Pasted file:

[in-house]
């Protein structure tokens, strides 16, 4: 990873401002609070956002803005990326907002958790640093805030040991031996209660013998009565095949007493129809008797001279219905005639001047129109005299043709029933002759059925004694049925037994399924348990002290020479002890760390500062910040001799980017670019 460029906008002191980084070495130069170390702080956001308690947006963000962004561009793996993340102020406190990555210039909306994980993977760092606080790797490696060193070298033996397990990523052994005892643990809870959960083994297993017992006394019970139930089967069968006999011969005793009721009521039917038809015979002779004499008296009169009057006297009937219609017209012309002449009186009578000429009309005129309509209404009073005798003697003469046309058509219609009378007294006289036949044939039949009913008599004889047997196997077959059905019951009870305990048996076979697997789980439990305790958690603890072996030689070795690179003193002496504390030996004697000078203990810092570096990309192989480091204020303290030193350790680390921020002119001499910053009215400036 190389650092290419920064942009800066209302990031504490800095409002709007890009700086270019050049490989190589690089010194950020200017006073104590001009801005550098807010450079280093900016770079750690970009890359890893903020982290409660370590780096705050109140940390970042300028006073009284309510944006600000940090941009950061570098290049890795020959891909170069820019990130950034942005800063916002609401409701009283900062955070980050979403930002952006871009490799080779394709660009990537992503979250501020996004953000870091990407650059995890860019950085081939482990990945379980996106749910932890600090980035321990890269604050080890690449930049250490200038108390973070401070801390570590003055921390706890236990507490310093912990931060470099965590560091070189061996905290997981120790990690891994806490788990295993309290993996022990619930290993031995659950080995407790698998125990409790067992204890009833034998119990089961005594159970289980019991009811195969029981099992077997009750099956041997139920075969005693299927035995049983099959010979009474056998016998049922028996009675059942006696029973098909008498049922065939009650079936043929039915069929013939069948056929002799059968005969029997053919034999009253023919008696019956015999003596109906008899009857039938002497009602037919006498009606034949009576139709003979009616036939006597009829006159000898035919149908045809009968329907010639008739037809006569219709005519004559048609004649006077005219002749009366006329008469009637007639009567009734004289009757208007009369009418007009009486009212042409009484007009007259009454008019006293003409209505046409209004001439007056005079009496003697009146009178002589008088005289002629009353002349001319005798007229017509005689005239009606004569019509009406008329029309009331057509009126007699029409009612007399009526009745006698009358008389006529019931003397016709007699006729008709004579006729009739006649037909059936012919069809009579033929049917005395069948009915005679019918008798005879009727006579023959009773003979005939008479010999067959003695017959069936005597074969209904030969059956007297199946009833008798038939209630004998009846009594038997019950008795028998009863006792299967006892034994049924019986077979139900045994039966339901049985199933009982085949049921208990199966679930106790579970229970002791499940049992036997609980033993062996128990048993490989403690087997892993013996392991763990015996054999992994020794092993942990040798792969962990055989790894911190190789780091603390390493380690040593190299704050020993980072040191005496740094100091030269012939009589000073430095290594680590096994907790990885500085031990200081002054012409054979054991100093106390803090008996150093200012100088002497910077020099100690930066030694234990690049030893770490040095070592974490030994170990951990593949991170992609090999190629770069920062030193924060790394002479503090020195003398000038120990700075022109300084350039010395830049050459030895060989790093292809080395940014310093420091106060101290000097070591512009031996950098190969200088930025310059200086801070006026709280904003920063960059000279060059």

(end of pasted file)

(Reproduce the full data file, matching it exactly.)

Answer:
[in-house]
């Protein structure tokens, strides 16, 4: 990873401002609070956002803005990326907002958790640093805030040991031996209660013998009565095949007493129809008797001279219905005639001047129109005299043709029933002759059925004694049925037994399924348990002290020479002890760390500062910040001799980017670019 460029906008002191980084070495130069170390702080956001308690947006963000962004561009793996993340102020406190990555210039909306994980993977760092606080790797490696060193070298033996397990990523052994005892643990809870959960083994297993017992006394019970139930089967069968006999011969005793009721009521039917038809015979002779004499008296009169009057006297009937219609017209012309002449009186009578000429009309005129309509209404009073005798003697003469046309058509219609009378007294006289036949044939039949009913008599004889047997196997077959059905019951009870305990048996076979697997789980439990305790958690603890072996030689070795690179003193002496504390030996004697000078203990810092570096990309192989480091204020303290030193350790680390921020002119001499910053009215400036 190389650092290419920064942009800066209302990031504490800095409002709007890009700086270019050049490989190589690089010194950020200017006073104590001009801005550098807010450079280093900016770079750690970009890359890893903020982290409660370590780096705050109140940390970042300028006073009284309510944006600000940090941009950061570098290049890795020959891909170069820019990130950034942005800063916002609401409701009283900062955070980050979403930002952006871009490799080779394709660009990537992503979250501020996004953000870091990407650059995890860019950085081939482990990945379980996106749910932890600090980035321990890269604050080890690449930049250490200038108390973070401070801390570590003055921390706890236990507490310093912990931060470099965590560091070189061996905290997981120790990690891994806490788990295993309290993996022990619930290993031995659950080995407790698998125990409790067992204890009833034998119990089961005594159970289980019991009811195969029981099992077997009750099956041997139920075969005693299927035995049983099959010979009474056998016998049922028996009675059942006696029973098909008498049922065939009650079936043929039915069929013939069948056929002799059968005969029997053919034999009253023919008696019956015999003596109906008899009857039938002497009602037919006498009606034949009576139709003979009616036939006597009829006159000898035919149908045809009968329907010639008739037809006569219709005519004559048609004649006077005219002749009366006329008469009637007639009567009734004289009757208007009369009418007009009486009212042409009484007009007259009454008019006293003409209505046409209004001439007056005079009496003697009146009178002589008088005289002629009353002349001319005798007229017509005689005239009606004569019509009406008329029309009331057509009126007699029409009612007399009526009745006698009358008389006529019931003397016709007699006729008709004579006729009739006649037909059936012919069809009579033929049917005395069948009915005679019918008798005879009727006579023959009773003979005939008479010999067959003695017959069936005597074969209904030969059956007297199946009833008798038939209630004998009846009594038997019950008795028998009863006792299967006892034994049924019986077979139900045994039966339901049985199933009982085949049921208990199966679930106790579970229970002791499940049992036997609980033993062996128990048993490989403690087997892993013996392991763990015996054999992994020794092993942990040798792969962990055989790894911190190789780091603390390493380690040593190299704050020993980072040191005496740094100091030269012939009589000073430095290594680590096994907790990885500085031990200081002054012409054979054991100093106390803090008996150093200012100088002497910077020099100690930066030694234990690049030893770490040095070592974490030994170990951990593949991170992609090999190629770069920062030193924060790394002479503090020195003398000038120990700075022109300084350039010395830049050459030895060989790093292809080395940014310093420091106060101290000097070591512009031996950098190969200088930025310059200086801070006026709280904003920063960059000279060059």